Translating the vision of Standards for Professional Learning into daily practice can be challenging. To guide educators through the process, Learning Forward has created Innovation Configuration (IC) maps to show what it looks like for stakeholders to implement the standards within their specific roles and responsibilities.
IC maps are valuable tools that describe the major components that need to be in place for an innovation to succeed, acknowledging that individual stakeholders adapt new practices as they implement them and grow into full implementation (Hall & Hord, 2010; Hord et al., 2006). Innovation Configurations were born out of the recognition that stakeholders typically implement innovations in a variety of ways and stages of development, so the maps show a progression of specific behaviors from the early stages of implementation to ideal implementation.
The IC maps for Standards for Professional Learning bring detail and specificity to the concepts presented in the standards and describe actions for educators in roles such as system/central office leaders, principals, coaches, and external providers. They are not intended to prescribe every move educators should make to ensure high-quality professional learning; rather, they present high-leverage actions and behaviors that are most likely to lead to improved outcomes.
IC maps can be used to guide the planning, implementation, monitoring, and evaluation of professional learning. When used collaboratively, they foster dialogue around best practices and provide direction for growth related to professional learning.
We encourage you to familiarize yourself with the IC maps through the sample we have included here, which goes into depth about how central office leaders can address the Implementation standard. Then we invite you to explore the interactive IC maps specific to your role on our website by going to standards.learningforward.org and clicking on “Action Guides.” You’ll see the Action Guides for several roles, and IC maps included with the guides for system/central office leaders, principals, coaches, and external providers.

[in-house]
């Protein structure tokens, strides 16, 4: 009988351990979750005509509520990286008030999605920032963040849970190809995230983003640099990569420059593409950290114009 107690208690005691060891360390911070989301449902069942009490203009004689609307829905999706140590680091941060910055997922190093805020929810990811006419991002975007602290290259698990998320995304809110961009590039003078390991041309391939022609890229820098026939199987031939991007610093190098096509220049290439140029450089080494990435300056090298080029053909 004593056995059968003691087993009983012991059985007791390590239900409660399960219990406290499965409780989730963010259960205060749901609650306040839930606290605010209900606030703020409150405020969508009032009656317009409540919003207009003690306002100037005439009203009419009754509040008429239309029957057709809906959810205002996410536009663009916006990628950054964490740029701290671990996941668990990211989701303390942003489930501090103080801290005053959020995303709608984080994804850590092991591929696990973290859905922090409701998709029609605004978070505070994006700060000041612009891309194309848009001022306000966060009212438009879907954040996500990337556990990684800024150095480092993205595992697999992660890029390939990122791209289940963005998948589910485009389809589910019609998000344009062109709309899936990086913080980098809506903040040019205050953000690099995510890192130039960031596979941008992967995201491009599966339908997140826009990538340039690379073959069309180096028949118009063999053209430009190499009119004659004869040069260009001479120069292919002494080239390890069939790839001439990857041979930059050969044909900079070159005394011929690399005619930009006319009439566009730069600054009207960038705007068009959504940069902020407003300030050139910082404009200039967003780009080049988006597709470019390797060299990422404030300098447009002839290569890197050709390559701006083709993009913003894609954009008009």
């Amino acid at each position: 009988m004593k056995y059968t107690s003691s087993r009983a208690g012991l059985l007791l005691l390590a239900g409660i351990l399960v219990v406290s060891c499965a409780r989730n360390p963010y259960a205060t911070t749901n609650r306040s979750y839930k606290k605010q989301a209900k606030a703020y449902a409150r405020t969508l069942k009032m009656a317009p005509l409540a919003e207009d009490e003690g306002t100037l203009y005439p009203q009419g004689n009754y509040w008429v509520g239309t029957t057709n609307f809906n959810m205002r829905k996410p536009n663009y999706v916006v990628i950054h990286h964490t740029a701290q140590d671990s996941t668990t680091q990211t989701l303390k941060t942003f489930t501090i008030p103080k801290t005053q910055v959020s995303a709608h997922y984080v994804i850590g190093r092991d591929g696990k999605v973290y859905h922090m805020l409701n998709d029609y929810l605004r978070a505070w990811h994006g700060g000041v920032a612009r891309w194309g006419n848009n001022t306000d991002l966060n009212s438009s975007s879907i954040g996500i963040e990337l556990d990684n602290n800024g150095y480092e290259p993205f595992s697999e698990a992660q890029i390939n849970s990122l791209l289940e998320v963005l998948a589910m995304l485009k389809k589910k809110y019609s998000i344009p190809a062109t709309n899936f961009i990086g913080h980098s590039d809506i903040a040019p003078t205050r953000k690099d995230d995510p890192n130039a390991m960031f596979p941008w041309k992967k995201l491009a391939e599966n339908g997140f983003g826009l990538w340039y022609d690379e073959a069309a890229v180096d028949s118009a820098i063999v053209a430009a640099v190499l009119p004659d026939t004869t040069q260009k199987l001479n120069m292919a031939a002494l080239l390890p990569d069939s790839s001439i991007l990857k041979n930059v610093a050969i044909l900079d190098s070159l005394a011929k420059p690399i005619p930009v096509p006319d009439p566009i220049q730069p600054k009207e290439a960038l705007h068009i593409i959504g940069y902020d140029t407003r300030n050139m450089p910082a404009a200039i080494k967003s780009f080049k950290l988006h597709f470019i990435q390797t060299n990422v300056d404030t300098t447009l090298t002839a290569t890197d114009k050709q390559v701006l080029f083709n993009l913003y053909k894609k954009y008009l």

Once you’ve selected the role you want to explore, take the following steps:
Select the “IC maps: Levels of implementation” button.
Next, select one of the 11 standards.
Continue by choosing one of the three constructs for that standard. Each standard covers three key constructs or concepts in depth; for the IC maps, those concepts serve as a means of breaking down the standard into further detail to allow educators to investigate specific actions.
Then, select a desired outcome for that construct. The desired outcome is an observable impact.
Finally, you’ll see a table with the levels of implementation listed for that outcome. The levels progress from ideal to entry, and therefore outline a possible path of progress over time. Note that some outcomes have more levels of implementation than others.
IC maps have been a powerful tool for implementing Standards for Professional Learning for many years. As you delve into the newly revised standards, we look forward to hearing from you about how they are informing your work and making a difference for your educators and students.
Example of an IC Map for the implementation standard
This Innovation Configuration map below presents descriptions of behaviors that central office leaders and staff can take to implement one concept, or construct, of the Implementation standard: engaging in feedback processes.
This IC map zooms in one of the three desired outcomes for that construct: facilitating systemwide feedback processes to accelerate and refine implementation of professional learning. The rows of the table represent specific behaviors or actions educators should take to meet that desired outcome.
For each behavior (row), the IC map details four levels of action. The columns represent those four levels. In contrast to many progressions, the highest degree of impact is level 1 (ideal implementation) and is listed at the left of the progression. The degree of impact descends to level 4 (entry-level implementation) from left to right.
To see a larger image of the IC Map, download the pdf at the bottom of this page.
Download pdf here.
There are many ways to use this and other IC maps, including:
Hall, G. & Hord, S. (2010). Implementing change: Patterns, principles, and potholes (3rd ed.). Prentice Hall.
Hord, S., Rutherford, W., Huling-Austin, L., & Hall, G. (2006). Taking charge of change. SEDL.
Overcoming barriers to equity takes deep listening, learning about self...
Professional learning can help educators navigate the competing...
New teachers have unique professional learning needs and challenges. When...
This issue celebrates the 2022 revision of Standards for Professional...